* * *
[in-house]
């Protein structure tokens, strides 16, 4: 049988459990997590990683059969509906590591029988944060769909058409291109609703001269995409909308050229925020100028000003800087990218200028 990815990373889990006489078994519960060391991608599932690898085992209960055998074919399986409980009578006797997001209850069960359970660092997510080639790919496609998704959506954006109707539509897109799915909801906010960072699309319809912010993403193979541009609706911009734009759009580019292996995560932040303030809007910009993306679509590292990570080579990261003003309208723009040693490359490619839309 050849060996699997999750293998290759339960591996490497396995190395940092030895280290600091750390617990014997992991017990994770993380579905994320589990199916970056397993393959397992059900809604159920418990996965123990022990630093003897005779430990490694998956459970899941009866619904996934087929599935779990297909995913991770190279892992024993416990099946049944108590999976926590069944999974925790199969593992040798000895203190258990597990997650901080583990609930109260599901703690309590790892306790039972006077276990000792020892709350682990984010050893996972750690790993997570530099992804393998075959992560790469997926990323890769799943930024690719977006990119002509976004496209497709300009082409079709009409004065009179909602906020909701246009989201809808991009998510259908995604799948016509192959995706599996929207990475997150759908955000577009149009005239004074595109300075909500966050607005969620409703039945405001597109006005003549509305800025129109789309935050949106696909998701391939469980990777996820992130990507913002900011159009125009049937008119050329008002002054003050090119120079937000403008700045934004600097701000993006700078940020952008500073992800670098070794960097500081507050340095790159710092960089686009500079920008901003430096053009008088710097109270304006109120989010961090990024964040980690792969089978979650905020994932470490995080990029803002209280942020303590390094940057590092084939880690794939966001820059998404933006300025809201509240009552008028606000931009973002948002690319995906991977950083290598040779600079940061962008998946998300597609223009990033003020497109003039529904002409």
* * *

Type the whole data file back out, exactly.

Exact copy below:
[in-house]
């Protein structure tokens, strides 16, 4: 049988459990997590990683059969509906590591029988944060769909058409291109609703001269995409909308050229925020100028000003800087990218200028 990815990373889990006489078994519960060391991608599932690898085992209960055998074919399986409980009578006797997001209850069960359970660092997510080639790919496609998704959506954006109707539509897109799915909801906010960072699309319809912010993403193979541009609706911009734009759009580019292996995560932040303030809007910009993306679509590292990570080579990261003003309208723009040693490359490619839309 050849060996699997999750293998290759339960591996490497396995190395940092030895280290600091750390617990014997992991017990994770993380579905994320589990199916970056397993393959397992059900809604159920418990996965123990022990630093003897005779430990490694998956459970899941009866619904996934087929599935779990297909995913991770190279892992024993416990099946049944108590999976926590069944999974925790199969593992040798000895203190258990597990997650901080583990609930109260599901703690309590790892306790039972006077276990000792020892709350682990984010050893996972750690790993997570530099992804393998075959992560790469997926990323890769799943930024690719977006990119002509976004496209497709300009082409079709009409004065009179909602906020909701246009989201809808991009998510259908995604799948016509192959995706599996929207990475997150759908955000577009149009005239004074595109300075909500966050607005969620409703039945405001597109006005003549509305800025129109789309935050949106696909998701391939469980990777996820992130990507913002900011159009125009049937008119050329008002002054003050090119120079937000403008700045934004600097701000993006700078940020952008500073992800670098070794960097500081507050340095790159710092960089686009500079920008901003430096053009008088710097109270304006109120989010961090990024964040980690792969089978979650905020994932470490995080990029803002209280942020303590390094940057590092084939880690794939966001820059998404933006300025809201509240009552008028606000931009973002948002690319995906991977950083290598040779600079940061962008998946998300597609223009990033003020497109003039529904002409």